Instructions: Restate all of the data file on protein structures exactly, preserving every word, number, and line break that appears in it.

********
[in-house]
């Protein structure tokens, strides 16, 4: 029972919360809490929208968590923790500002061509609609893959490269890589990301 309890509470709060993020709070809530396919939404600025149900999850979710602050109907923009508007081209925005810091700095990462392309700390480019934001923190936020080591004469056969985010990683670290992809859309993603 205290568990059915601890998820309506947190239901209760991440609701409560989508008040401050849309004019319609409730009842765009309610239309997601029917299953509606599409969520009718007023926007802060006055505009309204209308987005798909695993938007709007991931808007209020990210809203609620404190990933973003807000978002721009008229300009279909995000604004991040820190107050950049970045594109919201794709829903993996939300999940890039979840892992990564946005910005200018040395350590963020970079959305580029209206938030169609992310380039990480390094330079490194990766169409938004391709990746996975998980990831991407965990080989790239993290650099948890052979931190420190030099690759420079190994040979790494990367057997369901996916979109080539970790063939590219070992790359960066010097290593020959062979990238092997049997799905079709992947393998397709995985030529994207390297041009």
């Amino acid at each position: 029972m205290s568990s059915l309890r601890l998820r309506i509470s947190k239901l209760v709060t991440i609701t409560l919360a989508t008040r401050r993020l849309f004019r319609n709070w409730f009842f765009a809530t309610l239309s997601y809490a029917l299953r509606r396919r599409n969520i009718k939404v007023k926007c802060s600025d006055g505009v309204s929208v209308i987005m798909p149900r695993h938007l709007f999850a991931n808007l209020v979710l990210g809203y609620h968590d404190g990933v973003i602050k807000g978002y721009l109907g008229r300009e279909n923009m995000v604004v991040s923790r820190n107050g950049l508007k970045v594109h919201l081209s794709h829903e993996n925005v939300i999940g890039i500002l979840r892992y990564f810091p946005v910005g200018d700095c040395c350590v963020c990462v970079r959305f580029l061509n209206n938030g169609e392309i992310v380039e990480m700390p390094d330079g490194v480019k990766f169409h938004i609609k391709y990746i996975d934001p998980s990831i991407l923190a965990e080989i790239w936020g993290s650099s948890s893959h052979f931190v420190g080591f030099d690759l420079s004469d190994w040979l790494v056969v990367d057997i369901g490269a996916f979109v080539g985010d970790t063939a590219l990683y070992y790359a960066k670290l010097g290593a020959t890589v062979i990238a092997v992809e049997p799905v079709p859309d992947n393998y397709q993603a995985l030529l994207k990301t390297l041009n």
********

[in-house]
């Protein structure tokens, strides 16, 4: 029972919360809490929208968590923790500002061509609609893959490269890589990301 309890509470709060993020709070809530396919939404600025149900999850979710602050109907923009508007081209925005810091700095990462392309700390480019934001923190936020080591004469056969985010990683670290992809859309993603 205290568990059915601890998820309506947190239901209760991440609701409560989508008040401050849309004019319609409730009842765009309610239309997601029917299953509606599409969520009718007023926007802060006055505009309204209308987005798909695993938007709007991931808007209020990210809203609620404190990933973003807000978002721009008229300009279909995000604004991040820190107050950049970045594109919201794709829903993996939300999940890039979840892992990564946005910005200018040395350590963020970079959305580029209206938030169609992310380039990480390094330079490194990766169409938004391709990746996975998980990831991407965990080989790239993290650099948890052979931190420190030099690759420079190994040979790494990367057997369901996916979109080539970790063939590219070992790359960066010097290593020959062979990238092997049997799905079709992947393998397709995985030529994207390297041009």
């Amino acid at each position: 029972m205290s568990s059915l309890r601890l998820r309506i509470s947190k239901l209760v709060t991440i609701t409560l919360a989508t008040r401050r993020l849309f004019r319609n709070w409730f009842f765009a809530t309610l239309s997601y809490a029917l299953r509606r396919r599409n969520i009718k939404v007023k926007c802060s600025d006055g505009v309204s929208v209308i987005m798909p149900r695993h938007l709007f999850a991931n808007l209020v979710l990210g809203y609620h968590d404190g990933v973003i602050k807000g978002y721009l109907g008229r300009e279909n923009m995000v604004v991040s923790r820190n107050g950049l508007k970045v594109h919201l081209s794709h829903e993996n925005v939300i999940g890039i500002l979840r892992y990564f810091p946005v910005g200018d700095c040395c350590v963020c990462v970079r959305f580029l061509n209206n938030g169609e392309i992310v380039e990480m700390p390094d330079g490194v480019k990766f169409h938004i609609k391709y990746i996975d934001p998980s990831i991407l923190a965990e080989i790239w936020g993290s650099s948890s893959h052979f931190v420190g080591f030099d690759l420079s004469d190994w040979l790494v056969v990367d057997i369901g490269a996916f979109v080539g985010d970790t063939a590219l990683y070992y790359a960066k670290l010097g290593a020959t890589v062979i990238a092997v992809e049997p799905v079709p859309d992947n393998y397709q993603a995985l030529l994207k990301t390297l041009n």